In 2012, Florida officials conducted a similar weak match with driver’s license records that indicated that as many as 180,000 non-citizens were on the state’s rolls. As in Texas, that number made for some splashy headlines, but after accounting for the fact that people may have become citizens after renewing their licenses, the number was whittled down to 2,600 cases. Even that turned out to be a drastic overstatement, as in the end just 85 voters were identified as non-citizens and removed from the rolls.

That same year, the then-director of South Carolina’s DMV used a similar “weak-match” method to claim ineligible individuals voted in previous elections. He claimed that 950 dead people had voted since they died. After a review of the records in question by South Carolina officials, it was determined that no one had cast a ballot from the grave – or had used a dead person’s identity to vote.

After the 2016 election, a weak-match system identified 94,610 New Hampshire voters that were supposedly registered in another state. President Trump claimed he lost the state because “thousands” of people came into the state by bus to vote against him. A follow-up review by the New Hampshire secretary of state ruled out all but 142 of those matches as possibly legitimate cases of double-voting, and only referred 51 of those cases to the state’s attorney general for further investigation

Picking strawberries by machine instead of immigrant worker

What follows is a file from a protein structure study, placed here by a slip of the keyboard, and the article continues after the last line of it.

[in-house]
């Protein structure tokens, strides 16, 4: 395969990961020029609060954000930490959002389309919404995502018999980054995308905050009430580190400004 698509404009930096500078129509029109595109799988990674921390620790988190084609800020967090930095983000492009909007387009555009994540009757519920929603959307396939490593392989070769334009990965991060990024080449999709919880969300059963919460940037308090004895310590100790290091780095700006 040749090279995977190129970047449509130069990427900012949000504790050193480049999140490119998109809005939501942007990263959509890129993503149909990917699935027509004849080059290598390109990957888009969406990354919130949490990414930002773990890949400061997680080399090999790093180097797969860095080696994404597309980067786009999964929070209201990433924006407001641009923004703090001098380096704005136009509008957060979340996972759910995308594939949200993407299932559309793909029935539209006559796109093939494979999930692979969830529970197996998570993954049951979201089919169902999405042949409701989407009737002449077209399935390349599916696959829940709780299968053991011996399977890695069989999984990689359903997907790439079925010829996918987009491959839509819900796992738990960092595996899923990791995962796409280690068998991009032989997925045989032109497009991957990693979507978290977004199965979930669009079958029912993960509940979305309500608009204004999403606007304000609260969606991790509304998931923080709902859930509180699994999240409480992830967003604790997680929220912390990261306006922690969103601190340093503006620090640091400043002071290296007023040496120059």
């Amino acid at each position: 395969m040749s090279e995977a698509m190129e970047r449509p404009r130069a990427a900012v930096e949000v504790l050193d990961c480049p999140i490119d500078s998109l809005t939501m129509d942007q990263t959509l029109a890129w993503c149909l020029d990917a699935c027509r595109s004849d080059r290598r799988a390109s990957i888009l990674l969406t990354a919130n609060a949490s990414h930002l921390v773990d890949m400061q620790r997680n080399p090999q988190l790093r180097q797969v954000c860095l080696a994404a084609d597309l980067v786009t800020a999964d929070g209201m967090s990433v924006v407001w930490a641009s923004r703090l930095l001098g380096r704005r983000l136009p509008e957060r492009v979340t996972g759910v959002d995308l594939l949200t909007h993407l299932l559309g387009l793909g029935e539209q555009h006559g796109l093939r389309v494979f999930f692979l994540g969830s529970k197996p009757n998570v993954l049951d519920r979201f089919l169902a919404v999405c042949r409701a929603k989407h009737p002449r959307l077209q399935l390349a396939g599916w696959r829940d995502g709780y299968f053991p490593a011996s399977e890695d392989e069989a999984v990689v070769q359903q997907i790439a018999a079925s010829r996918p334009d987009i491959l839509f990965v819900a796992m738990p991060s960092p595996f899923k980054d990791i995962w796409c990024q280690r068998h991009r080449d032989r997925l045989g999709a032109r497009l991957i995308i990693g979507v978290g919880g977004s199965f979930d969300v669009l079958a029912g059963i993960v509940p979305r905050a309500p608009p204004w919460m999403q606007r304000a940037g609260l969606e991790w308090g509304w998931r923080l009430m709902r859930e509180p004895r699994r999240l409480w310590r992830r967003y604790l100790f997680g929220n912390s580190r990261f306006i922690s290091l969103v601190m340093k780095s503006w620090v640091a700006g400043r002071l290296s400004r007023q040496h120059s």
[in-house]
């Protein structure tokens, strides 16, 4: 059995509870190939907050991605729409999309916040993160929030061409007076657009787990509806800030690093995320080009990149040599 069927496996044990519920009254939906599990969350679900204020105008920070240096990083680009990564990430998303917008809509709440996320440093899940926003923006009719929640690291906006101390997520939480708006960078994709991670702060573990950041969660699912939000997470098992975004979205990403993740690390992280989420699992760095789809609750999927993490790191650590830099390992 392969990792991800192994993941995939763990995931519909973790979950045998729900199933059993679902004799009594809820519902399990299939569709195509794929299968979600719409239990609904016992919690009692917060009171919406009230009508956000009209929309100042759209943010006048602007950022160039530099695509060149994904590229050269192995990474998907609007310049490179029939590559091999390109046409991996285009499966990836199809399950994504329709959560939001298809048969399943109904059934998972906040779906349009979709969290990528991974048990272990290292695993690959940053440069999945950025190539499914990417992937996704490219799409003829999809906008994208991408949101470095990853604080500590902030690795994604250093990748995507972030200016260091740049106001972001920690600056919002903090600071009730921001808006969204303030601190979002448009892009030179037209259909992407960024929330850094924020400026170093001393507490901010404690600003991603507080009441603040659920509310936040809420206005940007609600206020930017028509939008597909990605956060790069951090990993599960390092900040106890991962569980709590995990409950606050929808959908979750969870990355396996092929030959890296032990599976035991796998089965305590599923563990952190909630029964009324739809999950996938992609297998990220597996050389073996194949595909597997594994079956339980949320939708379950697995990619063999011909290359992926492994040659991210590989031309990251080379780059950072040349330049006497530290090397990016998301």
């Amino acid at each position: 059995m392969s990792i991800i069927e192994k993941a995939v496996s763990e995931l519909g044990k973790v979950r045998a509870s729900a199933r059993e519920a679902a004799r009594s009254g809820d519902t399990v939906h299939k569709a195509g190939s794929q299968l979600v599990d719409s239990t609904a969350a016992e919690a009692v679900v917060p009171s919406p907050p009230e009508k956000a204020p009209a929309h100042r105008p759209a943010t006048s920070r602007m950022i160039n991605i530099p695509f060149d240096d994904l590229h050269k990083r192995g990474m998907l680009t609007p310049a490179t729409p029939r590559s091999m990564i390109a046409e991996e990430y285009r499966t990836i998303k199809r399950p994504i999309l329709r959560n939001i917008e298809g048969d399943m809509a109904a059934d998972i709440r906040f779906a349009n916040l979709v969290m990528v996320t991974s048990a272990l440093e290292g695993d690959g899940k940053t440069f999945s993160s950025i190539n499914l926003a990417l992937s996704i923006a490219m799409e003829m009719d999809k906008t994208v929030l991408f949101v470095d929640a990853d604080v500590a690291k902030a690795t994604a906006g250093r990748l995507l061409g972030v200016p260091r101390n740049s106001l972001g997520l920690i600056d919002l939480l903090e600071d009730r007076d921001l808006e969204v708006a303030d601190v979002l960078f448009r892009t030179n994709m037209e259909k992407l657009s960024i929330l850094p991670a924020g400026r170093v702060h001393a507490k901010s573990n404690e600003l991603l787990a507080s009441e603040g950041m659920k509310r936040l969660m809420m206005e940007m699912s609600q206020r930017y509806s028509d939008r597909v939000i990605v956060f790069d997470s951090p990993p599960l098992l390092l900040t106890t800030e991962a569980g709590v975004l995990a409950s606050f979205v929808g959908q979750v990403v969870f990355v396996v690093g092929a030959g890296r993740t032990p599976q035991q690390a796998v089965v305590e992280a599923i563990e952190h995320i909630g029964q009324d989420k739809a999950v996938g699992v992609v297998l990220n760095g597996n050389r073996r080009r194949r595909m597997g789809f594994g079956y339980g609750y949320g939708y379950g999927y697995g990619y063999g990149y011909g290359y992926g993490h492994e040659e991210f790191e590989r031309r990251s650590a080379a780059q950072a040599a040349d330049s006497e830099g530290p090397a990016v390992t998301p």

Mechanization of produce farming is moving ahead, notably with strawberries, which are easy to crush. Half of hired farmworkers today are unauthorized workers.

The Washington Post reports that the future of agricultural work has arrived here in Florida, promising to ease labor shortages and reduce the cost of food, or so says the team behind Harv, a nickname for the latest model from automation company Harvest CROO Robotics.

Harv is on the leading edge of a national push to automate the way we gather goods that bruise and squish, a challenge that has long flummoxed engineers. Designing a robot with a gentle touch is among the biggest technical obstacles to automating the American farm.

“The labor force keeps shrinking,” said Gary Wishnatzki, a third-generation strawberry farmer. “If we don’t solve this with automation, fresh fruits and veggies won’t be affordable or even available to the average person.”

Who are the workers today? These figures are from the National Agricultural Workers Survey for 2015- 2016:

Sixty-nine percent of hired farmworkers interviewed in FYs 2015-2016 were born in Mexico. 49% are unauthorized. On average, foreign-born farmworkers interviewed in 2015-2016 first came to the United States 18 years before being interviewed. Most respondents had been in the United States at least 10 years (78%),

In 2015-2016, 77 percent of farmworkers said that Spanish was the language in which they are
most comfortable conversing. 30 percent of farmworkers reported that they could not speak English “at all”. 41 percent of workers reported they could not read English “at all”.

The average level of formal education completed by farmworkers was eighth grade. Four percent of workers reported that they had no formal schooling and 37 percent reported that they completed the sixth grade or lower.